The most efficient use of trained and often scarce manpower resources, equipment and maintenance facilities can usually be obtained by concentrating radiodiagnostic services into larger radiology departments, such as those at district general hospitals. But health authorities have, of course, to balance the advantages of such an overall policy against the constraints of local geographical factors, such as population distribution and transport arrangements, so that patients are provided with the best possible service within the resources available. For these reasons, and despite a general policy of centralisation where-ever possible, many health authorities are known to have found it desirable to retain, and sometimes to establish, a number of X-ray units at smaller hospitals to undertake a limited range of the more straightforward and frequently required types of examinations. Understandably, considerable local resistance is often encountered when efforts are made to close such units.

Mr. Esmond Bulmer (Kidderminster)

The hon. Gentleman has touched on what, from the point of view of my constituents, is the nub of the problem. Of course they object if they are to be deprived of a service which has given them every satisfaction over many years. My hon. Friend the Member for Hereford (Mr. Shepherd) has made the points that need to be made. However, I should like to put on record that we are now being offered a less good service, that we are not at all happy and that it will cost more money.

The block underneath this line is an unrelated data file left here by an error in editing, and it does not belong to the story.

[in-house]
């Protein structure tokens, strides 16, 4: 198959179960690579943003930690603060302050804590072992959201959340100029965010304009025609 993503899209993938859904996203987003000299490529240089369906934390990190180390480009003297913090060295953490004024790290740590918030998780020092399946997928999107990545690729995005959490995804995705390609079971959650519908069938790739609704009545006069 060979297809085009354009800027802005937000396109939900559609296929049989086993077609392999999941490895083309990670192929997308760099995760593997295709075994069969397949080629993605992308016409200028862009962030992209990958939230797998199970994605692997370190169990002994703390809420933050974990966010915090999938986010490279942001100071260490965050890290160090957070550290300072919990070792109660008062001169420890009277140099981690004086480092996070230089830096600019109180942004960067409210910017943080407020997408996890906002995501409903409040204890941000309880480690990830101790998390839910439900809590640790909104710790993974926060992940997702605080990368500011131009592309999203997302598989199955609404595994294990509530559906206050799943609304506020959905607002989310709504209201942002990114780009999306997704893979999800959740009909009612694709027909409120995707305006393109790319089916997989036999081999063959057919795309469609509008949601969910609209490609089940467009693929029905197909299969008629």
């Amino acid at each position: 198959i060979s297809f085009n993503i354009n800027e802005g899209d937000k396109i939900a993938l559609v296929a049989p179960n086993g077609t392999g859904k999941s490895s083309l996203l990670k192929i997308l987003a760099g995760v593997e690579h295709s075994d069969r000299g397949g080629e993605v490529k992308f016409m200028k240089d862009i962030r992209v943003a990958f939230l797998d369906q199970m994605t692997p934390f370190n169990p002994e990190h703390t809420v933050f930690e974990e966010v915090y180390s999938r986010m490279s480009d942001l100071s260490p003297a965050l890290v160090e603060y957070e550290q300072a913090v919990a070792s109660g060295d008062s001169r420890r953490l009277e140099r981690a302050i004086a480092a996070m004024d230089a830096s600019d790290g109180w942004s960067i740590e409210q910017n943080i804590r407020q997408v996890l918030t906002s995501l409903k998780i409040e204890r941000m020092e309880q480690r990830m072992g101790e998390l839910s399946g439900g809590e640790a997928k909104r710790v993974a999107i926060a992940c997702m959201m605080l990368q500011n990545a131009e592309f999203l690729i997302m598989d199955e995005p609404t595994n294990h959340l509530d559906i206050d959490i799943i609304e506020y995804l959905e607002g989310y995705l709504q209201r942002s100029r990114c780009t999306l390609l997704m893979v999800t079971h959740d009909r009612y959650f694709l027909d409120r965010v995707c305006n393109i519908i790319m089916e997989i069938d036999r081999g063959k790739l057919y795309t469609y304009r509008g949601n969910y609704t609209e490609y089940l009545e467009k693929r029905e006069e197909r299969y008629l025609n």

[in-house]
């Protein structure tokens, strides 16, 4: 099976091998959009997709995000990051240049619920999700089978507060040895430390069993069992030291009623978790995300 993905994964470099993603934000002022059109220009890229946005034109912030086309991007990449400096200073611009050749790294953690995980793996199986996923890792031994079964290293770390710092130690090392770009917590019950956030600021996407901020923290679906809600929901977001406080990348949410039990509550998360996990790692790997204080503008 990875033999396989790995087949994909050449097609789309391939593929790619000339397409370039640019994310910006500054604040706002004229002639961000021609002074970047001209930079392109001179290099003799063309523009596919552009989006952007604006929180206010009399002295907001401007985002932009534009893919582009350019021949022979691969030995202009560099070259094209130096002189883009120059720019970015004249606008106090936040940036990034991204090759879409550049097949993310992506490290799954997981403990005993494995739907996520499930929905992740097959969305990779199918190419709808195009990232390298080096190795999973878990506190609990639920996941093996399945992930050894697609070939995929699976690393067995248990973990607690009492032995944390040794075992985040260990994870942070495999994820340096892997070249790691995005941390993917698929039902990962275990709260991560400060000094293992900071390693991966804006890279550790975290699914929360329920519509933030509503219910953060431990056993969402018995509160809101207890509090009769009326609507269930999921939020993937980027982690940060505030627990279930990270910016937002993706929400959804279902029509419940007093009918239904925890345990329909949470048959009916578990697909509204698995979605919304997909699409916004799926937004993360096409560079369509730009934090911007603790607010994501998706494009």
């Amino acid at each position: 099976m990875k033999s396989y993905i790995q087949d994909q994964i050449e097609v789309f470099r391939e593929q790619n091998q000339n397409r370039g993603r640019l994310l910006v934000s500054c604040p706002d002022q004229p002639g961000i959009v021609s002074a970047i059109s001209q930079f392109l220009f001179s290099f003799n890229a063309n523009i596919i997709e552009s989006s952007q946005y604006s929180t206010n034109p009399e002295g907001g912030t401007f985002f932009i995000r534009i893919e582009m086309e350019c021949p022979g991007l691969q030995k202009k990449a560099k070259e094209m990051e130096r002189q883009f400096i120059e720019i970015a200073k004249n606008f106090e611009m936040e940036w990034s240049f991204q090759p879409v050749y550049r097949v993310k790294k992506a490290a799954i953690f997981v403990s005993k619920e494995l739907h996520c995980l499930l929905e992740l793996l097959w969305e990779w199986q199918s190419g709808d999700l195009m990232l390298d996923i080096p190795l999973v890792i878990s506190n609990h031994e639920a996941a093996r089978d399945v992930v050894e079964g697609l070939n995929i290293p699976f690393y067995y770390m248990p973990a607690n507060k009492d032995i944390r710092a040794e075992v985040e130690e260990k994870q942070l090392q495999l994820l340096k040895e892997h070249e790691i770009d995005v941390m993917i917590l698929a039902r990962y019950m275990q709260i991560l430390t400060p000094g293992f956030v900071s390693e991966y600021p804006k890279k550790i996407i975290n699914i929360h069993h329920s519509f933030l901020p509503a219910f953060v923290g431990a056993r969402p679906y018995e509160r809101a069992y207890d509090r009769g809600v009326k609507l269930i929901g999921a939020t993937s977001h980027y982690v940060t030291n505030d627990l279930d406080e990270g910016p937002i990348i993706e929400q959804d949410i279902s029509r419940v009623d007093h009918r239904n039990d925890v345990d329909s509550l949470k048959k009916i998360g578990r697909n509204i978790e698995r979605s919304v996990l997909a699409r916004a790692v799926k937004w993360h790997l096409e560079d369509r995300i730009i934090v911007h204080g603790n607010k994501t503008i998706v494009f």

Mr. Deakins

I shall come to the points made by the hon. Gentleman relating to his constituency. I well understand his view.

The most complete statement of general policy with respect to community hospitals was set out in a guidance memorandum entitled"Community Hospitals—Their role and development in the NHS"issued by the Department in August 1974. This memorandum pointed out that the concept of a"community hospital"differed in some respects from the traditional concept of a"cottage hospital"and suggested that health authorities would need to plan for the conversion of some local and cottage hospitals into community hospitals. The memorandum envisaged that limited radiological services requiring only simple equipment would be provided in some community hospitals and that complex investigations, including contrast media examinations, should be reserved for the district general hospital. Subsequent advice suggested that the detailed guidance set out in the memorandum should be interpreted flexibly to allow the continuation of radiological services at a community hospital on a scale beyond that originally recommended where, in the context of the provision in the district as a whole, such services would provide a useful and economic contribution.

I come now to one of the main points made by the hon. Member for Hereford. Under the Professions Supplementary to Medicine Regulations 1974 and the Professions Supplementary to Medicine Amendment Regulations 1978, it is illegal for a National Health Service employing authority to employ staff in the capacity of a radiographer unless they are State-registered radiographers—that is, those who have been trained in radiography work to the standards required for State registration under the Professions Supplementary to Medicine Act 1960. I understand—and the hon. Member for Hereford made much of this—that the West Midlands regional health authority has legal advice to the effect that the regulations do not preclude the regular taking of X-rays by nurses or other unregistered staff provided that the X-ray examinations are limited to the extremities of the body.